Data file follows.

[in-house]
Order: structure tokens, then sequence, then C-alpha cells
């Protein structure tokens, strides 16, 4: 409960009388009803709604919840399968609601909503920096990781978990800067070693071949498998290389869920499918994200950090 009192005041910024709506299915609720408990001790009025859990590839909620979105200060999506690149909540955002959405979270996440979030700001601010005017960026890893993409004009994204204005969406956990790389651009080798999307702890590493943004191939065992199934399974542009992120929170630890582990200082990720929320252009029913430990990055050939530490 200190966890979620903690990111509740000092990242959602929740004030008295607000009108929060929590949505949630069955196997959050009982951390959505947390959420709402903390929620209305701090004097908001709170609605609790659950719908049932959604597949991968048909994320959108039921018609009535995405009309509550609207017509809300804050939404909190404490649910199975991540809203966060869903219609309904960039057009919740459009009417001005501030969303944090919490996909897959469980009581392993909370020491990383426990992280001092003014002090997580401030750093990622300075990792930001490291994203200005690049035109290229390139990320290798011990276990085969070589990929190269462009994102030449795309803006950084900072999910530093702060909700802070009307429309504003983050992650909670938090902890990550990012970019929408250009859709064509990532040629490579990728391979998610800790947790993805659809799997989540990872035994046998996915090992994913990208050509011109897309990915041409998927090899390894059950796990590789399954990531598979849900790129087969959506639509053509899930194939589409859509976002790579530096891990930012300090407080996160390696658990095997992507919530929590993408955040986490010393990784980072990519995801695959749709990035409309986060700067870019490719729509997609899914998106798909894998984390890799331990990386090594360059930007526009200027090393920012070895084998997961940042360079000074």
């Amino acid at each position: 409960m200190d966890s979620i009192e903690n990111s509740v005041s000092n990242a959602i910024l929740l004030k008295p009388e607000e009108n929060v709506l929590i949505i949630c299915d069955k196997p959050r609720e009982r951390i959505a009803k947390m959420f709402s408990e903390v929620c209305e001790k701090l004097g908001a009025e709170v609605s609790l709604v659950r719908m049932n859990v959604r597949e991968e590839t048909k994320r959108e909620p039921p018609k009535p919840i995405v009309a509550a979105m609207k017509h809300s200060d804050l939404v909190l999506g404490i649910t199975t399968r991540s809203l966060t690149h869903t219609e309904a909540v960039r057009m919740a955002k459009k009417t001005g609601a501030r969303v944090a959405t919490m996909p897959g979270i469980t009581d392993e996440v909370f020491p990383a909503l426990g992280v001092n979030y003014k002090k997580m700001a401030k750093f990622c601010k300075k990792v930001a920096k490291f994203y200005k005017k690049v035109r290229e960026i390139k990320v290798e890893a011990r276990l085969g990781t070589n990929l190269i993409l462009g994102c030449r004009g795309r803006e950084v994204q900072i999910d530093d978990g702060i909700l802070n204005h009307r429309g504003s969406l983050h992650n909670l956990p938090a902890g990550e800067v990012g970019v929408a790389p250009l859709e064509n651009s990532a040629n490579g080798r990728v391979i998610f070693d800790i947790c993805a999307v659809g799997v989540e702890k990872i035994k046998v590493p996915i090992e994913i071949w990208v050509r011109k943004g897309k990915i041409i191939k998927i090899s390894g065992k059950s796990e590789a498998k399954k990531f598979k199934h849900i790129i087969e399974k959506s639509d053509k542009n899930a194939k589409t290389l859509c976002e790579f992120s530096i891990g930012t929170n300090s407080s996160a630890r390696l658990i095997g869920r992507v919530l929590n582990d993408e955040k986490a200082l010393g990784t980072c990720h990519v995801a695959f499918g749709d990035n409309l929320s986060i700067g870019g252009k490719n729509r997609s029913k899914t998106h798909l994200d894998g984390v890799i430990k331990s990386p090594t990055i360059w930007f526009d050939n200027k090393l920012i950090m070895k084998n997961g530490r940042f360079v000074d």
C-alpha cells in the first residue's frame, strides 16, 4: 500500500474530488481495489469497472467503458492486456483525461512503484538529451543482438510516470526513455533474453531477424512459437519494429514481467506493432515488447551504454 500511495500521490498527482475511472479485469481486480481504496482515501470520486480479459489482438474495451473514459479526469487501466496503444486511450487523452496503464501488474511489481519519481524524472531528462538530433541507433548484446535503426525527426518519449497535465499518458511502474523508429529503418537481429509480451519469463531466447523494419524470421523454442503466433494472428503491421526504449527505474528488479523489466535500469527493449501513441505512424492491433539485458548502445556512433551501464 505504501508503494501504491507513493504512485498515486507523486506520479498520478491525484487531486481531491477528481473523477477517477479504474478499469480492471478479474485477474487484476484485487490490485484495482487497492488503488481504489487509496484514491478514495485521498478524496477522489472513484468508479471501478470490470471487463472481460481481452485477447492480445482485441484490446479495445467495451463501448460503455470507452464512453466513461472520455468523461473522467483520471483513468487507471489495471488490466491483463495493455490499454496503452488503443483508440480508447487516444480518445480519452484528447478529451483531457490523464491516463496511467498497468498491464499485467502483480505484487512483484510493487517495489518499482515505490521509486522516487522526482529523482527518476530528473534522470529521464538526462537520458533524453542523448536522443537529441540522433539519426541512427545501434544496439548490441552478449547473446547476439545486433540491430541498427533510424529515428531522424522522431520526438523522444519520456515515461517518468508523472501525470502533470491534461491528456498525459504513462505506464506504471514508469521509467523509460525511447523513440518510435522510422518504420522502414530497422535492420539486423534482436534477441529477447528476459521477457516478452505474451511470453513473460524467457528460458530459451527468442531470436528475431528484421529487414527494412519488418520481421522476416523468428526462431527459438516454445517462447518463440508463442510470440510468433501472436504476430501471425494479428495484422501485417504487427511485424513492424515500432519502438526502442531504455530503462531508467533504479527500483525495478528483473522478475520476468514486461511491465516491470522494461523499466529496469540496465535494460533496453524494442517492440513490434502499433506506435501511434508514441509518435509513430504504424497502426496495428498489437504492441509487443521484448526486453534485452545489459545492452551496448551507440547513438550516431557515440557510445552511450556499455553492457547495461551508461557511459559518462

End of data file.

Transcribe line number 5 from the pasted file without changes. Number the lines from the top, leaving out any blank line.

C-alpha cells in the first residue's frame, strides 16, 4: 500500500474530488481495489469497472467503458492486456483525461512503484538529451543482438510516470526513455533474453531477424512459437519494429514481467506493432515488447551504454 500511495500521490498527482475511472479485469481486480481504496482515501470520486480479459489482438474495451473514459479526469487501466496503444486511450487523452496503464501488474511489481519519481524524472531528462538530433541507433548484446535503426525527426518519449497535465499518458511502474523508429529503418537481429509480451519469463531466447523494419524470421523454442503466433494472428503491421526504449527505474528488479523489466535500469527493449501513441505512424492491433539485458548502445556512433551501464 505504501508503494501504491507513493504512485498515486507523486506520479498520478491525484487531486481531491477528481473523477477517477479504474478499469480492471478479474485477474487484476484485487490490485484495482487497492488503488481504489487509496484514491478514495485521498478524496477522489472513484468508479471501478470490470471487463472481460481481452485477447492480445482485441484490446479495445467495451463501448460503455470507452464512453466513461472520455468523461473522467483520471483513468487507471489495471488490466491483463495493455490499454496503452488503443483508440480508447487516444480518445480519452484528447478529451483531457490523464491516463496511467498497468498491464499485467502483480505484487512483484510493487517495489518499482515505490521509486522516487522526482529523482527518476530528473534522470529521464538526462537520458533524453542523448536522443537529441540522433539519426541512427545501434544496439548490441552478449547473446547476439545486433540491430541498427533510424529515428531522424522522431520526438523522444519520456515515461517518468508523472501525470502533470491534461491528456498525459504513462505506464506504471514508469521509467523509460525511447523513440518510435522510422518504420522502414530497422535492420539486423534482436534477441529477447528476459521477457516478452505474451511470453513473460524467457528460458530459451527468442531470436528475431528484421529487414527494412519488418520481421522476416523468428526462431527459438516454445517462447518463440508463442510470440510468433501472436504476430501471425494479428495484422501485417504487427511485424513492424515500432519502438526502442531504455530503462531508467533504479527500483525495478528483473522478475520476468514486461511491465516491470522494461523499466529496469540496465535494460533496453524494442517492440513490434502499433506506435501511434508514441509518435509513430504504424497502426496495428498489437504492441509487443521484448526486453534485452545489459545492452551496448551507440547513438550516431557515440557510445552511450556499455553492457547495461551508461557511459559518462